Ukip leader Nigel Farage said:
David Cameron once claimed that he had reduced the EU budget - but the UK contribution went up - and now, quite incredibly, our contribution goes up a second time. It's just outrageous.
The EU is like a thirsty vampire feasting on UK taxpayers' blood. We need to protect the innocent victims, who are us.
Mr Farage told the Press Association that Mr Cameron is in "real political trouble".
Yes, it's outrageous, but that's how the European Union works.
He's in a very weak position. He can do nothing about this.
And I think, really, he's now being pushed into a position where, unless he brings forward his referendum promise, I think he's in real political trouble.
Ukip leader Nigel Farage has defended his decision to join forces with a member of a right-wing Polish party to save his grouping in the European Parliament.
The Eurosceptic Europe of Freedom and Direct Democracy (EFDD) group escaped disbandment after it recruited Polish Congress of the New Right (KNP) member Robert Iwaszkiewicz, keeping up its tally of MEPs from at least seven member states.
Farage insisted that he had found nothing in Iwaszkiewicz's background to suggest that he was an extremist.
Asked about the MEP's reported comment that there were "quite a few wives around who'd be brought back down to earth" if their husbands hit them, Farage told BBC Radio 4's The World At One, "I think that comment was a joke."
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Douglas Carswell, who defected from the Conservative party and won back his seat as a Ukip candidate, has been introduced to the Commons.Read the full story ›
Nigel Farage has said his party would prop up a minority Conservative government if it agreed to a "full, free and fair referendum" on Britain's EU membership.
The Ukip leader told BBC1's Sunday Politics:
The price would be a full, free and fair referendum on our continued membership of the European Union, the opportunity to get our country back, and for that to happen quickly.
It means the eurosceptic party would agree to a confidence and supply arrangement, where it backs or abstains on budget and legislative programme votes.
Labour's Chuka Umunna has called on Ukip to address "racists" in its ranks after allegedly receiving abusive tweets from supporters of the party.
Asked about the messages on Sky News, the shadow business secretary said: "Of course there are racists in Ukip - that is unfortunate and that is something they need to address.
"They say terrible things about women, they say terrible things about different parts of our society."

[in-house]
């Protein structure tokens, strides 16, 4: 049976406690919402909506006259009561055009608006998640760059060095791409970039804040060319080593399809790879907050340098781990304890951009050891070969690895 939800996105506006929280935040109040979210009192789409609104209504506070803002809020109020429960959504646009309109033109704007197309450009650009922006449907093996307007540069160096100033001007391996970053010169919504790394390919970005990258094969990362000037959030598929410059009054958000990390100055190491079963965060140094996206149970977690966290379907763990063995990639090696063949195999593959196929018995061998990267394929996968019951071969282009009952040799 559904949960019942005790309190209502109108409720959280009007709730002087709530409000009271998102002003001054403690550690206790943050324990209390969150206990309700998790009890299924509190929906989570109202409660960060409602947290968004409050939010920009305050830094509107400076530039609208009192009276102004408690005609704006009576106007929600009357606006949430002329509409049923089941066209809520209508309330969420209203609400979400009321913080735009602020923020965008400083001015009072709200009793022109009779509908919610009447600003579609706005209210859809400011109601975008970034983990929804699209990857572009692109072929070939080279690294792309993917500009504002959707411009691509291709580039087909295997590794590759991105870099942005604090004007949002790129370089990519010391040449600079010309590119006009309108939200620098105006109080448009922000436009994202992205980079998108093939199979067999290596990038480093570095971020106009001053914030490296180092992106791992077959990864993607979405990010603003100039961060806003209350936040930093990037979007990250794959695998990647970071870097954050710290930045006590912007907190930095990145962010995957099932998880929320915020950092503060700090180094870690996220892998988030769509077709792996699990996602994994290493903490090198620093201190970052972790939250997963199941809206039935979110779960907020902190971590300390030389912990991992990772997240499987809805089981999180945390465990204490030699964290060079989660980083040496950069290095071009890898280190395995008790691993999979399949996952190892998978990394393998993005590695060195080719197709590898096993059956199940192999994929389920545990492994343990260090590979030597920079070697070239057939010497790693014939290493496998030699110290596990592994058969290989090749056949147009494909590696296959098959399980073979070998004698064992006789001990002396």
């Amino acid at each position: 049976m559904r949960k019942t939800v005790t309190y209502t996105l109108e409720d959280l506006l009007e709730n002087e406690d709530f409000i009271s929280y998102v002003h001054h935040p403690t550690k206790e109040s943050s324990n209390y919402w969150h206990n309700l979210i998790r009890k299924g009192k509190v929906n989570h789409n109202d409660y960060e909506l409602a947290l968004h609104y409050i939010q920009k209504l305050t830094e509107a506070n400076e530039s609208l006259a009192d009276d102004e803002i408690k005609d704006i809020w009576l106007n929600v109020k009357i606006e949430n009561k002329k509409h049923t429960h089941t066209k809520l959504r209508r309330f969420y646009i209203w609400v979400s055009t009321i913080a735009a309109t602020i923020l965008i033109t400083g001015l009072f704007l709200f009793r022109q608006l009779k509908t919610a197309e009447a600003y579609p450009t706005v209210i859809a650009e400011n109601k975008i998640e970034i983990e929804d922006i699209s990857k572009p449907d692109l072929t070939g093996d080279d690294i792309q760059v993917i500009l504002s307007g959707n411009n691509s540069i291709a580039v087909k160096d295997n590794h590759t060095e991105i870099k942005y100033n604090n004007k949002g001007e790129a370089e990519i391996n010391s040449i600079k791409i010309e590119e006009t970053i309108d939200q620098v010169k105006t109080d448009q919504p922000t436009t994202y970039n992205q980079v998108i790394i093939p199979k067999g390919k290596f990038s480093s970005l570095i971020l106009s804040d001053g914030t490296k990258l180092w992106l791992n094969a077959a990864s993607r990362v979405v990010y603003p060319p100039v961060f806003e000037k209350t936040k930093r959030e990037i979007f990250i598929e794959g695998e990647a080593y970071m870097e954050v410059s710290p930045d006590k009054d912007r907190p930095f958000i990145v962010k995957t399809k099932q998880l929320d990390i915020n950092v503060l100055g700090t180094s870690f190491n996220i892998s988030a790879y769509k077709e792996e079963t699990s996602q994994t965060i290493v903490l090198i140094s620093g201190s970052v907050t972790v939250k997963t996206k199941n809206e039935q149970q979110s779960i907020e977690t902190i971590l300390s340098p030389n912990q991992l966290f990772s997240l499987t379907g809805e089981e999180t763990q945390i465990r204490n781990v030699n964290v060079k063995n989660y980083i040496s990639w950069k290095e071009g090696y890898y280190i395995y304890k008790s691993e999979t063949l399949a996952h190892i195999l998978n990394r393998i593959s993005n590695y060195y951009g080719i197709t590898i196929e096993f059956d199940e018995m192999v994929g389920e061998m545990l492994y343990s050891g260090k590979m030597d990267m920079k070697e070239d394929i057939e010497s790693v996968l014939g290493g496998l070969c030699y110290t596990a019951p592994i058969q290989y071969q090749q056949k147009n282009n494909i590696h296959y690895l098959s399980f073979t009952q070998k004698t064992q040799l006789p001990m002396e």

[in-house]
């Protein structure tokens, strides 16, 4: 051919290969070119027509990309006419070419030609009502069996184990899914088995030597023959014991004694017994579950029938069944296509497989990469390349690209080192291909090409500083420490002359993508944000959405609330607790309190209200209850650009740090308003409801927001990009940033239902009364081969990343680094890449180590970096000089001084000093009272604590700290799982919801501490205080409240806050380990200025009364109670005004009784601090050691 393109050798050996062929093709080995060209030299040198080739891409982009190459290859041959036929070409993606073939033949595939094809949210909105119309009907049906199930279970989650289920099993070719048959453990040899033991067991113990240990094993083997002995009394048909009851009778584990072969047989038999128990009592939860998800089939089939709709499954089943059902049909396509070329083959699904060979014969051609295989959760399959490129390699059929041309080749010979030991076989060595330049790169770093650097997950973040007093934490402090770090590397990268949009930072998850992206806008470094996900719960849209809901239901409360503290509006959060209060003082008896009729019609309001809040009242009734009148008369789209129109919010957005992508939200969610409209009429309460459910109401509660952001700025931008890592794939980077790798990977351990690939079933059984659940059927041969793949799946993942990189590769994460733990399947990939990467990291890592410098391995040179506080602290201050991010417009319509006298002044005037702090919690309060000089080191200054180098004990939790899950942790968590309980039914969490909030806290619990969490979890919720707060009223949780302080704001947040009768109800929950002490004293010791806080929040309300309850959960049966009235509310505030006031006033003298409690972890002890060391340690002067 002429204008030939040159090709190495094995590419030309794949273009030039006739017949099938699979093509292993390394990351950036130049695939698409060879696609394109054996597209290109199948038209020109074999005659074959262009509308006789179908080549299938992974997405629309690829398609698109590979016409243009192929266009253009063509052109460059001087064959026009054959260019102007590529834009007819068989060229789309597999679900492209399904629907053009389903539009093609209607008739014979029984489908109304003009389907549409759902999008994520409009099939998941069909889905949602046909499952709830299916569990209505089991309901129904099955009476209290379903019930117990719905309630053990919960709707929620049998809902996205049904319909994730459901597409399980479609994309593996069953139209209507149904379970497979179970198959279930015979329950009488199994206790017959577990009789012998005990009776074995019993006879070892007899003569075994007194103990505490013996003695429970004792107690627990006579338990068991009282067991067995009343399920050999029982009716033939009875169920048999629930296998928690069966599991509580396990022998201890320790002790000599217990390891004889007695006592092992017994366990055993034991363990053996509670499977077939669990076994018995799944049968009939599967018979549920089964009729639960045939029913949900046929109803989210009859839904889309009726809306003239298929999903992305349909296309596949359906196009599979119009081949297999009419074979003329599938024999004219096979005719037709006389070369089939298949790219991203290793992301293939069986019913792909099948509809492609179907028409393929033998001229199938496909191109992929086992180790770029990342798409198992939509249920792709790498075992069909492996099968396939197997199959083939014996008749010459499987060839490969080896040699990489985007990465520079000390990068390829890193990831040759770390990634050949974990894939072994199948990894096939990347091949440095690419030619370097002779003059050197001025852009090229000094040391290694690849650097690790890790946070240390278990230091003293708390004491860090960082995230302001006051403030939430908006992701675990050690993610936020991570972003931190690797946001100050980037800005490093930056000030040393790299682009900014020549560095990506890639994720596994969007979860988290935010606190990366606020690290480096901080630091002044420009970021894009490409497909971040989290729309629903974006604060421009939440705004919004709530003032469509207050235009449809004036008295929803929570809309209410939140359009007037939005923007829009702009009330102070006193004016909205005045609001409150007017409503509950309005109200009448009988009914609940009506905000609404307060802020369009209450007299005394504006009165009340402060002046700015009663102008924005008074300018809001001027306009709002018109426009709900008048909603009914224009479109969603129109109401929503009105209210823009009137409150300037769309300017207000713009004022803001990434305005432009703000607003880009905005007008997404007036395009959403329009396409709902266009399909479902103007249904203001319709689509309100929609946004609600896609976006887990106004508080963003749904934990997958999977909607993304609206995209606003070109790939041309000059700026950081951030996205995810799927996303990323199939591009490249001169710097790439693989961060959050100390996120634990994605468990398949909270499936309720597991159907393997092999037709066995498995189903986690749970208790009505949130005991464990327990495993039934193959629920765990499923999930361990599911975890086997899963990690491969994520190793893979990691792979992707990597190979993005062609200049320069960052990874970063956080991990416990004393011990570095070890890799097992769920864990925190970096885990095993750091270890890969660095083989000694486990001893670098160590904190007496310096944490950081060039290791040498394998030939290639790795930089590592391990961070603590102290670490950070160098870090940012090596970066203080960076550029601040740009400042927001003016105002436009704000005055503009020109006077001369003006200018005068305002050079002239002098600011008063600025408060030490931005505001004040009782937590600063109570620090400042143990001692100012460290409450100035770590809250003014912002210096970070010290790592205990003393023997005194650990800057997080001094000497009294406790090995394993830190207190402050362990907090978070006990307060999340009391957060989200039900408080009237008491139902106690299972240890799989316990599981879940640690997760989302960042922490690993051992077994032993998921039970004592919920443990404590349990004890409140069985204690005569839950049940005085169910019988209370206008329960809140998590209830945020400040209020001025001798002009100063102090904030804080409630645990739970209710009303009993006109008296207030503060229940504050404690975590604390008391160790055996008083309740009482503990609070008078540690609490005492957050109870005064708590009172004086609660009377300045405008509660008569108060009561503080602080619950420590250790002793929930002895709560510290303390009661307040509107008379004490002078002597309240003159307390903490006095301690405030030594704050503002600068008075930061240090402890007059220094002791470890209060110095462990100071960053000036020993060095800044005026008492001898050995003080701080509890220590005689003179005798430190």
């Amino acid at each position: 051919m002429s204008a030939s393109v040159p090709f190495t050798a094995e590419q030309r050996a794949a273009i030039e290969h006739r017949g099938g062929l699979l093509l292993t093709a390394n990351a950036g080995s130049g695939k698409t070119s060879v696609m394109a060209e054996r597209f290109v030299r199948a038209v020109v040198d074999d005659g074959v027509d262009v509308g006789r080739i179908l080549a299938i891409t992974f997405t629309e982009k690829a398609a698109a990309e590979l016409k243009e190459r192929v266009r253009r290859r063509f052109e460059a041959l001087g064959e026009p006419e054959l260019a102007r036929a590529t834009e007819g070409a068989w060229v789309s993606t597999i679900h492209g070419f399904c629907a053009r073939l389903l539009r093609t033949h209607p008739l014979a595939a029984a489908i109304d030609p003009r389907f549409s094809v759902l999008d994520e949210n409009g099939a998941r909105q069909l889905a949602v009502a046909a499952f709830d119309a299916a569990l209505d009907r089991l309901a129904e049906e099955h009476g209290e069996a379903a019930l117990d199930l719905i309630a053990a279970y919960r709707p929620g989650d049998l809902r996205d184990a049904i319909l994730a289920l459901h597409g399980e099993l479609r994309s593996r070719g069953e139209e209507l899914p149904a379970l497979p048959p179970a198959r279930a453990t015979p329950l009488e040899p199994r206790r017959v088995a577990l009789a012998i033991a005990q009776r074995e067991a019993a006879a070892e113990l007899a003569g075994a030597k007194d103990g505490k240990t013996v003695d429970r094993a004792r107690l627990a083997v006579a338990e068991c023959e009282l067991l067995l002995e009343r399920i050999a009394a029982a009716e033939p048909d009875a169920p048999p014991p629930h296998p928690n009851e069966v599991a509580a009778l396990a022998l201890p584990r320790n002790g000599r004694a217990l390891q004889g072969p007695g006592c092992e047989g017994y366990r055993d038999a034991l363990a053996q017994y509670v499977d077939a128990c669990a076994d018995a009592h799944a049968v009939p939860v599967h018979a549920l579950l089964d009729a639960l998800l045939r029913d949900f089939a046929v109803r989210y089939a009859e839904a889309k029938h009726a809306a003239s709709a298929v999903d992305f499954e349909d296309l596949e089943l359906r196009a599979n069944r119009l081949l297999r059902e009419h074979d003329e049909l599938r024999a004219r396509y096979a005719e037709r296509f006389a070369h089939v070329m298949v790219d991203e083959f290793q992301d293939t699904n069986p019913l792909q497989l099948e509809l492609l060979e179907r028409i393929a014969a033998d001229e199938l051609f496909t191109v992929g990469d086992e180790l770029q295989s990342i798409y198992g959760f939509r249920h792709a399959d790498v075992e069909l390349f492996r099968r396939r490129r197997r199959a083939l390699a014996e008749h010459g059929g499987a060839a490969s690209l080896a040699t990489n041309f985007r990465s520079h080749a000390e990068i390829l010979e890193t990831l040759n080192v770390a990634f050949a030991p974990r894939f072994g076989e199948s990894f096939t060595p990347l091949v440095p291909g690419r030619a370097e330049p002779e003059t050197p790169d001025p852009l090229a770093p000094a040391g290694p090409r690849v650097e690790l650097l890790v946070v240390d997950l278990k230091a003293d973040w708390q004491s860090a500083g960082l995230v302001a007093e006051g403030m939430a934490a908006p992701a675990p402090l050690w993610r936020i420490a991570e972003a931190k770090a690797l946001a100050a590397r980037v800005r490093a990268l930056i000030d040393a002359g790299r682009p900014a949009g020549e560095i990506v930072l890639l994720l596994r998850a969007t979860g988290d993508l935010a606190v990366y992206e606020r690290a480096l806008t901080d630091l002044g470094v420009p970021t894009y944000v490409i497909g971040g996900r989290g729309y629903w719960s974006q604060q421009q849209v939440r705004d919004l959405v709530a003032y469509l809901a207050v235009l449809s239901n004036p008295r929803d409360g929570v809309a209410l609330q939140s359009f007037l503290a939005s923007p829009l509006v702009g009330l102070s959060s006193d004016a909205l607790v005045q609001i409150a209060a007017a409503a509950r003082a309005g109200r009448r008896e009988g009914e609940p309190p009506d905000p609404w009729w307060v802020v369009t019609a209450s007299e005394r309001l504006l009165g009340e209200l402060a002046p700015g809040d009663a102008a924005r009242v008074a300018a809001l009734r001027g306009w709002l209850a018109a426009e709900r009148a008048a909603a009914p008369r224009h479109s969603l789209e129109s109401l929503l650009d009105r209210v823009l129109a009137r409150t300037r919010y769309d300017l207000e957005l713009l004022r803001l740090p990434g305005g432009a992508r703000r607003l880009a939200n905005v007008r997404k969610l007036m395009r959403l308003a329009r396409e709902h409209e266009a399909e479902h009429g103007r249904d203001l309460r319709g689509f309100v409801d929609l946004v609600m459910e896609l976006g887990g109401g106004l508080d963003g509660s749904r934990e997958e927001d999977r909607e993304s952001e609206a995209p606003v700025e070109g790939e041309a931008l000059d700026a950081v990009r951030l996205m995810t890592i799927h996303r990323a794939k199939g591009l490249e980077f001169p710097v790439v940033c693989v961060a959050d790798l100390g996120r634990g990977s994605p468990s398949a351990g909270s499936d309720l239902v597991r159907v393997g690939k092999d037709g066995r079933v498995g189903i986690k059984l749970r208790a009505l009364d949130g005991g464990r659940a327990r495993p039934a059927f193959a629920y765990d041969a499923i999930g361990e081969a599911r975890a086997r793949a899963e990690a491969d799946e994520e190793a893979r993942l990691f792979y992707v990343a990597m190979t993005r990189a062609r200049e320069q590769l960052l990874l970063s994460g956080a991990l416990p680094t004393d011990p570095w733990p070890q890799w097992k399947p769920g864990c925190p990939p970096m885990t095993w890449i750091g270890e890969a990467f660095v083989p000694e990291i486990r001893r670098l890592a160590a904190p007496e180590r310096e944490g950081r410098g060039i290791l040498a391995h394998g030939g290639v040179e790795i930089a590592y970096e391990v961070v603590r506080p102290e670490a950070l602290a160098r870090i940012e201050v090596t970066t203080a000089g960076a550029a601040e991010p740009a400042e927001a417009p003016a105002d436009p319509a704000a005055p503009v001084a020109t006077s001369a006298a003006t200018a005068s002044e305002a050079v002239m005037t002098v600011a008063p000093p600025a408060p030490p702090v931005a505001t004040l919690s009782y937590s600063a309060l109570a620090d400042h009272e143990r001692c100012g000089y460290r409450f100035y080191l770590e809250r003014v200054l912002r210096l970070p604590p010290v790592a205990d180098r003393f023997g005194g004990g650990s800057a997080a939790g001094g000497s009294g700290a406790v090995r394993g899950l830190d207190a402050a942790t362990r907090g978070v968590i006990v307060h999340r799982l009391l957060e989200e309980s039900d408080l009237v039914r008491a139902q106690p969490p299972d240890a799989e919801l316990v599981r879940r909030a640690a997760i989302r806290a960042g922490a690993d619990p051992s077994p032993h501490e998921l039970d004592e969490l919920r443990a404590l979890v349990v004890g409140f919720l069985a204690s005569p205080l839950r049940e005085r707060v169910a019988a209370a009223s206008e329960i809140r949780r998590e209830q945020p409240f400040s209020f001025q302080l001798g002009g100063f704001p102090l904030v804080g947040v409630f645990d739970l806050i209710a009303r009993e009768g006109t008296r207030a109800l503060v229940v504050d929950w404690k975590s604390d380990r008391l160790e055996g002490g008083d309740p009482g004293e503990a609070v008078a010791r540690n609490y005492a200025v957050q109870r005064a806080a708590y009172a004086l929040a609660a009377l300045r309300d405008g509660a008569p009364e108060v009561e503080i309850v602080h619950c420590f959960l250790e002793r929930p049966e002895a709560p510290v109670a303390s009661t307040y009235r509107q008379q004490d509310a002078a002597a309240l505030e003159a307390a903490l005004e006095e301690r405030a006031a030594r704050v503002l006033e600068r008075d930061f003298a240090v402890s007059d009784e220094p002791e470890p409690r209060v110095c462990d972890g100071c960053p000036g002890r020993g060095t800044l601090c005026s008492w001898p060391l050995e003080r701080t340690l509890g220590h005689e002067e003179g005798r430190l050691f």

Umunna said the party understood that immigration was a "concern" for many Brits - and a key campaign issue for Ukip - but insisted he would not say "I agree with Nigel" [Farage] on leaving the European Union and thus preventing freedom of movement into Britain.
"Europe is our biggest trading partner. Europe provides jobs. Our links with Europe provide jobs in this country and [Ukip] want to walk off with their bat and do nothing," he said.
Any Conservative-Ukip pact ahead of next year's General Election would look to voters like a "stitch-up", Boris Johnson has said.
Appearing to rule out the move, the Mayor of London said: "The whole point of this great movement against Westminster politics is that everybody thinks it's a stitch-up.
"How is it going to help if we all go round trying to stitch things up [...] I don't see how that works, no."
Boris Johnson has made an appeal to "kippers" thinking of voting for Ukip - saying "it doesn't seem to me there's a lot between us".
The Mayor of London said Douglas Carswell, a Conservative defector who became Ukip's first MP appeared to be a "doppelganger" with whom he agreed on most subjects.
He told BBC One's Andrew Marr Show: "What do you want? You want a low-tax economy - what Douglas stands for - you want global free trade, you want a libertarian approach on the economy [...] socially progressive? Go for the Conservatives."
"We're the only party, by the way, that will deliver what the Ukip people want: a referendum on Europe."
He said the Conservatives should campaign to leave Europe should reforms of Britain's relationship with the EU not take place as hoped by the party, and called for a "points-based" system of immigration.
Harriet Harman insists there has not been a "wobble" in the Labour party over flagging poll ratings.
Labour's Deputy Leader told The Andrew Marr Show: "There is no problem within the Labour ranks."
"We are not going to have a wobble or a leadership change," Harman said.
Asked whether Ed Miliband could be replaced as leader before the 2015 General Election, Harman replied: "No, absolutely not."
The UK Independence Party's first elected MP has compared the Conservative party to HMV music stores, describing it as "defunct".
"It's a little bit like HMV music. Once ubiquitous when it came to buying music. The way the Tory party is retailing politics is like the way HMV retailed music - it is a defunct retail model," Douglas Carswell told the BBC's Andrew Marr show.
Carswell, who won the Clacton by-election with a huge majority last week, said he argued that "we needed to Spotify" the Tory Party, but found too much opposition to change.
He also played own suggestions Ukip could gain 25 MPs at the next election, saying: "Let's keep a sense of perspective....I don't like bravado talk and Ia'm not going to use it."
Carswell he was hopeful fellow Tory defector Mark Reckless would win the upcoming by-election in Rochester, saying a win would show that British politics is becoming "fundamentally different".